Fairness for Fraudsters
The punishment for researchers guilty of misconduct is excessively punitive, and needs reform.
The Office of Research Integrity (ORI), part of the US Public Health Service (PHS), serves an indispensible function: the identification and punishment of wrongdoers. A pioneer in the fight—and it is a fight—to retain honesty in scientific research, ORI continues to set standards for others around the world to follow. For the sake of research, researchers, and the wider community, it is essential that science's house is kept in order; we owe a debt of gratitude to ORI for the work that it does.
However, the system has a serious problem. Offenders are suffering far harsher penalties than intended.
As reported in a feature by Deputy Editor Alison McCook on...
This is surely not the intention. Any system of justice worthy of the name must mete out the applicable punishment alongside opportunities for rehabilitation and measures of crime prevention.
The current ORI procedure for the investigation of fraud seems fair. And the range of penalties for the guilty look, if anything, too lenient. They generally involve self-exclusion from advising PHS, say on a peer-review committee, and avoiding federal funding, both for a finite period of time.
For the sake of fairness, these sentences must be implemented precisely as intended. This means that at the end of the exclusion period, researchers should be able to participate again as full members of the scientific community. But they can't.
Misconduct findings against a researcher appear on the Web—indeed, in multiple places on the Web. And the omnipresence of the Web search means that reprimands are being dragged up again and again and again. However minor the misdemeanor, the researcher's reputation is permanently tarnished, and his or her career is invariably ruined, just as surely as if the punishment were a lifetime ban.
Both the NIH Guide and The Federal Register publish findings of scientific misconduct, and are archived online. As long as this continues, the problem will persist. The director of the division of investigative oversight at ORI has stated his regret at the "collateral damage" caused by the policy (see page 32). But this is not collateral damage; it is a serious miscarriage of justice against researchers and a stain on the integrity of the system, and therefore of science.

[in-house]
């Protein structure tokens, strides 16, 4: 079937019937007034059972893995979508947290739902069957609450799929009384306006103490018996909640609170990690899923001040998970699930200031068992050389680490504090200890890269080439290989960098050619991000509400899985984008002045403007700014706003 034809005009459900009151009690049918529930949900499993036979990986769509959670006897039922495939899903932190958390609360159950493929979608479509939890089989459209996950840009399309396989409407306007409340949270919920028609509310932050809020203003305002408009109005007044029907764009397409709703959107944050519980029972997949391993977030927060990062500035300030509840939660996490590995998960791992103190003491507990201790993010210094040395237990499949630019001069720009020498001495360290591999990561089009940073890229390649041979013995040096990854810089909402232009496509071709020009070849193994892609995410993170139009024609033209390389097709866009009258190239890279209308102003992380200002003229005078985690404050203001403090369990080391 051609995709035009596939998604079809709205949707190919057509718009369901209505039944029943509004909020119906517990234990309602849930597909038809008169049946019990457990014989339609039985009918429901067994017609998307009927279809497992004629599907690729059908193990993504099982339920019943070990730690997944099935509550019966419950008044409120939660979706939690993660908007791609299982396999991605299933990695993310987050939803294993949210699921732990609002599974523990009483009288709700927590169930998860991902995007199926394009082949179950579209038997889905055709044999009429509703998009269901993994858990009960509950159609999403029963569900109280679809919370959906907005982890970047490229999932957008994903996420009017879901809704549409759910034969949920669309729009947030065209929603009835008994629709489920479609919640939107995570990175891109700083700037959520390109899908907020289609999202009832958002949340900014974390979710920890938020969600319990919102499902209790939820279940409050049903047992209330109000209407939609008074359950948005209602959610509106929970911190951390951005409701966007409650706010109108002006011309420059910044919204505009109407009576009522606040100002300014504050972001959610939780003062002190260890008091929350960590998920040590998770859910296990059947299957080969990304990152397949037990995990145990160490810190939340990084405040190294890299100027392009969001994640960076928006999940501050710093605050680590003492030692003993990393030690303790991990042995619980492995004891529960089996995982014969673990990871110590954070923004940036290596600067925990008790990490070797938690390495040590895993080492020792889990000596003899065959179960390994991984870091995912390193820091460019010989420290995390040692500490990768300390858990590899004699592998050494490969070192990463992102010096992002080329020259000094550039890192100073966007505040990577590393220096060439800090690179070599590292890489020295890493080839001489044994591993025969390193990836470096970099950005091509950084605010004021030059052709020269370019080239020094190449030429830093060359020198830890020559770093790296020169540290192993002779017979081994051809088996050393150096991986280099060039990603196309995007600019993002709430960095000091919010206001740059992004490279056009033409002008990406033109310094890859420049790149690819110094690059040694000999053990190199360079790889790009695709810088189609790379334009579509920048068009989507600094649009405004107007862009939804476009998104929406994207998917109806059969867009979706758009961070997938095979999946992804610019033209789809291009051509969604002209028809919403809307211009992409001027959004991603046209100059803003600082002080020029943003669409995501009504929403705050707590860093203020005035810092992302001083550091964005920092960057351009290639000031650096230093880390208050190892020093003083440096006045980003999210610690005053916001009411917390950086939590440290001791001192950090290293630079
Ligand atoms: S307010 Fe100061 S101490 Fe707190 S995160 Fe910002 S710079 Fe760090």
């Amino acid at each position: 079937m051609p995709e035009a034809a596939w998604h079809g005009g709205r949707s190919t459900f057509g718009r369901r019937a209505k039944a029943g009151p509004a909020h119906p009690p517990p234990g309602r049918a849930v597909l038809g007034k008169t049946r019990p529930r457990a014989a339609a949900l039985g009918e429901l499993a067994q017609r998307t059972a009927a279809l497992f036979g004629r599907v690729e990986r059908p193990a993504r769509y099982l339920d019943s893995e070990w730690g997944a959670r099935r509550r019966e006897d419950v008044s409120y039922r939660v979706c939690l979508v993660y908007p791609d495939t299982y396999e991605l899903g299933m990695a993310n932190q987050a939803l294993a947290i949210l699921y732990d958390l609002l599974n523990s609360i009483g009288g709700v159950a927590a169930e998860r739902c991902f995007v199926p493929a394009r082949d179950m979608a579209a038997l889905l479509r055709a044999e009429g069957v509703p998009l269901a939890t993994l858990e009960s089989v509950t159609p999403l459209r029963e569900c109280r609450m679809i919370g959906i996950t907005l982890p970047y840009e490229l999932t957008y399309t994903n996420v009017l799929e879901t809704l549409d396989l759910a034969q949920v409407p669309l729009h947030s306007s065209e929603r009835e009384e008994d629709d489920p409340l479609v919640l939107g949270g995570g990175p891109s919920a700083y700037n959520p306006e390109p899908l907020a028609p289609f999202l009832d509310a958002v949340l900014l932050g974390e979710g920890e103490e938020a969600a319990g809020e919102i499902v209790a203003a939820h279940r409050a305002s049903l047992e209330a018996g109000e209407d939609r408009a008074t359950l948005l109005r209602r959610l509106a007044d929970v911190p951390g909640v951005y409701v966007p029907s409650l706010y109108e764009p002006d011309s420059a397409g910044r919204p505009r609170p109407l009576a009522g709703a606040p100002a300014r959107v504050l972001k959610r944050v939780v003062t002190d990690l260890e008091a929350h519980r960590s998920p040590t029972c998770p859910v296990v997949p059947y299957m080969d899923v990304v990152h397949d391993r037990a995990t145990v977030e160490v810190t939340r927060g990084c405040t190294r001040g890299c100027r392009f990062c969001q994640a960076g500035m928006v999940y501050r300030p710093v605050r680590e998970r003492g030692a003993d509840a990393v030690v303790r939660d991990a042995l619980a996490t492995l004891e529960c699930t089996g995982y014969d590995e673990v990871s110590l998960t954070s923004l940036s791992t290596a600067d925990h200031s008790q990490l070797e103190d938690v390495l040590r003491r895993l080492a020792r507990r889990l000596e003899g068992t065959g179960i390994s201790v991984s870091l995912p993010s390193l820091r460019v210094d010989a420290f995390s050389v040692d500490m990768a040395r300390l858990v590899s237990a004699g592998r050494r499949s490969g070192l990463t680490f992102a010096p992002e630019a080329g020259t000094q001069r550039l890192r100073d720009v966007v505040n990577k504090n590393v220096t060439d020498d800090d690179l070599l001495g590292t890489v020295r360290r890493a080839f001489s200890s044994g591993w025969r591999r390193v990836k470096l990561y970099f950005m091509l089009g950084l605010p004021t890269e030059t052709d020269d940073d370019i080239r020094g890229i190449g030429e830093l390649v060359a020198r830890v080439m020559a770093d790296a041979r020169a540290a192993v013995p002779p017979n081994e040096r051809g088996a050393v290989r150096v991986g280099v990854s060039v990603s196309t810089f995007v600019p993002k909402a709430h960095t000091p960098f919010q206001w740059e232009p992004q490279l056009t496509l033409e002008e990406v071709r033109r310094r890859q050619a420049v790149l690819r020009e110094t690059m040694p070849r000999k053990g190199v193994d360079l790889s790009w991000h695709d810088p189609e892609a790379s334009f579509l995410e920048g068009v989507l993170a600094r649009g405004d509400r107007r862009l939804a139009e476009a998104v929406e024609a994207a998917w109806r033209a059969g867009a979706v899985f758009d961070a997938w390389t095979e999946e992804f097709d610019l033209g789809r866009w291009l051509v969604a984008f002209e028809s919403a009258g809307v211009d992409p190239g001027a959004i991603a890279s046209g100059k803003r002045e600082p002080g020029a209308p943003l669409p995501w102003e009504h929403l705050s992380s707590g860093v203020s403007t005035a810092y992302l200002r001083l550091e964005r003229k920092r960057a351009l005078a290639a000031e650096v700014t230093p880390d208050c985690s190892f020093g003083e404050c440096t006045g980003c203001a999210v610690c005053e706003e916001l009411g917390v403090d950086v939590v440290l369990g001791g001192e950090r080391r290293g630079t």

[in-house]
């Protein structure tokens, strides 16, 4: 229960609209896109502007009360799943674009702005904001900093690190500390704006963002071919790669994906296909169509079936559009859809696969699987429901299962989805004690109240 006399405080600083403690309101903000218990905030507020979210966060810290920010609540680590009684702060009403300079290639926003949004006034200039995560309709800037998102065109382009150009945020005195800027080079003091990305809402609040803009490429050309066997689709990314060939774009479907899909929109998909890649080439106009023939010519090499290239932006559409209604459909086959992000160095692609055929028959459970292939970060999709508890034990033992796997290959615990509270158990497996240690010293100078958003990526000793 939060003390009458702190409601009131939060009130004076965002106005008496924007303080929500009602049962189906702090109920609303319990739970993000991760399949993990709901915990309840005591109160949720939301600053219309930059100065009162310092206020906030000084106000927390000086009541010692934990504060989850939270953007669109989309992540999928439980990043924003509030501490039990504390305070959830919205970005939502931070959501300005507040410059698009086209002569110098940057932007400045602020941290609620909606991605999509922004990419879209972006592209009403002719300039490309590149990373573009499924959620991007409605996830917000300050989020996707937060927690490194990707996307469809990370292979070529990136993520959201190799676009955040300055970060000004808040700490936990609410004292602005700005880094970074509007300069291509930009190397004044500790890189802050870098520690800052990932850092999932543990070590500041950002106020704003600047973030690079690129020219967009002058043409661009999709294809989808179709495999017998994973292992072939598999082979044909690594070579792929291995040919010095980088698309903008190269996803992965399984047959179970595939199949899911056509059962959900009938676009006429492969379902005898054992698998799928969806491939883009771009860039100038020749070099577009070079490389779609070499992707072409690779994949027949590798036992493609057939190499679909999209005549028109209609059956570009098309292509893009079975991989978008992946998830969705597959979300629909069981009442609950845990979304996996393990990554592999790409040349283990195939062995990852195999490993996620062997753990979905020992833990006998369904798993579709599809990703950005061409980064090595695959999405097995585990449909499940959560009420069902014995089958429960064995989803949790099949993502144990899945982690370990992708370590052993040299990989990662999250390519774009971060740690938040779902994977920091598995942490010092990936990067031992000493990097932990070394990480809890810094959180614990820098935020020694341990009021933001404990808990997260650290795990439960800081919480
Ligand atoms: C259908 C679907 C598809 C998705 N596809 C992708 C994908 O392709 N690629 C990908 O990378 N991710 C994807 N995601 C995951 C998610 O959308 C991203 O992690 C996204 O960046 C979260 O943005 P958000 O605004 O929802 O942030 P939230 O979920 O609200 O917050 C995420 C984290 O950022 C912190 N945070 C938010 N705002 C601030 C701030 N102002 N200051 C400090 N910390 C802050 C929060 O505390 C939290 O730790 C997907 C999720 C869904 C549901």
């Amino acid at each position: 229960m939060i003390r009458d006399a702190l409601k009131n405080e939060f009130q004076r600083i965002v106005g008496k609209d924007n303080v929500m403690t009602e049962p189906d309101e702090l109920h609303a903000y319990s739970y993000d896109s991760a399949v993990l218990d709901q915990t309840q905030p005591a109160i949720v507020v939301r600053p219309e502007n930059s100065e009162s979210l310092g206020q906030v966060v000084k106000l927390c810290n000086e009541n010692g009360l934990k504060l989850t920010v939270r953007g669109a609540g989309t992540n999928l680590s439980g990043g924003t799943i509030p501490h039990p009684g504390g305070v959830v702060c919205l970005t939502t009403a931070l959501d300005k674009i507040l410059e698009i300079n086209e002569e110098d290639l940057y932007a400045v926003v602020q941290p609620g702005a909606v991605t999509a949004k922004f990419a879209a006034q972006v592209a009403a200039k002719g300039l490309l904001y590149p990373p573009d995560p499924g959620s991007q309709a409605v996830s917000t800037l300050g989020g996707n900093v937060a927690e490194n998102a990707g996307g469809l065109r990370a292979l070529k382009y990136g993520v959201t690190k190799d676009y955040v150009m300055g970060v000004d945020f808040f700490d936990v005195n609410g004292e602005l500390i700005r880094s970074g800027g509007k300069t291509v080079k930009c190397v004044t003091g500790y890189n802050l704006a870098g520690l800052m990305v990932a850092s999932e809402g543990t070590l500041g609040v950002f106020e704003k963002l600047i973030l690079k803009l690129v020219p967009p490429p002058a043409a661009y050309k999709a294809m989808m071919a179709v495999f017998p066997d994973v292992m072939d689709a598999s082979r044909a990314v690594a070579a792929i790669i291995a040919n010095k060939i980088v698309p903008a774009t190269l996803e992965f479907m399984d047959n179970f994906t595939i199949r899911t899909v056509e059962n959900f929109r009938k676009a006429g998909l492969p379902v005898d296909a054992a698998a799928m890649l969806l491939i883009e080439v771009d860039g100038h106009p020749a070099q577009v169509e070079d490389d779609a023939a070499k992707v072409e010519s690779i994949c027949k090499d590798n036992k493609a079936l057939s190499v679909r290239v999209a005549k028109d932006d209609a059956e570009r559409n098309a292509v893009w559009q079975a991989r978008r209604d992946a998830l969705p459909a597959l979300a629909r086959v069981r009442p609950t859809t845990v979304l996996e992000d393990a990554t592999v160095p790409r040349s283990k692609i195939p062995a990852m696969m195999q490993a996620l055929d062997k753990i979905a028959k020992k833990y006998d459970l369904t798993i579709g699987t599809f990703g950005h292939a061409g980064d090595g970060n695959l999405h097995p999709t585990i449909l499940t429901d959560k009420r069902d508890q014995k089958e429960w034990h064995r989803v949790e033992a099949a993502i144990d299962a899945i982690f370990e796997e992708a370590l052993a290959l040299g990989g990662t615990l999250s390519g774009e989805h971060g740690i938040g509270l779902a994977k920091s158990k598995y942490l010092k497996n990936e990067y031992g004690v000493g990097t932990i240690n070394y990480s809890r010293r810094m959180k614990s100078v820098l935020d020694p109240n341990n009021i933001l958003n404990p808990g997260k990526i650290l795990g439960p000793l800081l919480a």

It reminds me of the system present in US prisons, in which even after "serving their time," prisoners will still have trouble finding work because of their criminal records. But is it fair to compare felons to scientists who have, for instance, fudged their affiliations on a grant application when they were young and naïve?
The problem could be immediately solved by omitting findings of scientific misconduct from archived Web publications. Why can't the guilty be named solely in the ORI's Administrative Actions list, which presents current cases only?
I'm also concerned that the policy was defended on the grounds that publicity about wrongdoers acts as a deterrent. Increased efforts to tackle fraud are needed, but sacrificing the few that are caught is not the way.
There are much better methods of subverting fraud. There is little one can do about the motive to commit fraud, but one can have an influence on opportunity, for instance by:
• Prioritizing the teaching of a research code of conduct
• Strengthening procedures to detect and handle misconduct within academic institutions, which are quixotic at present
• Increasing the funding for ORI and similar agencies to improve levels of surveillance
• Giving formal responsibilities to journal editors for the identification of fraud
• Increasing the penalties for researchers found guilty of misconduct during the finite period of their sentence
Whatever is done, the rules should be followed in letter and in spirit. An unfair system of dealing with fraud is a stigma on science, as well as a grievous injustice for its victims.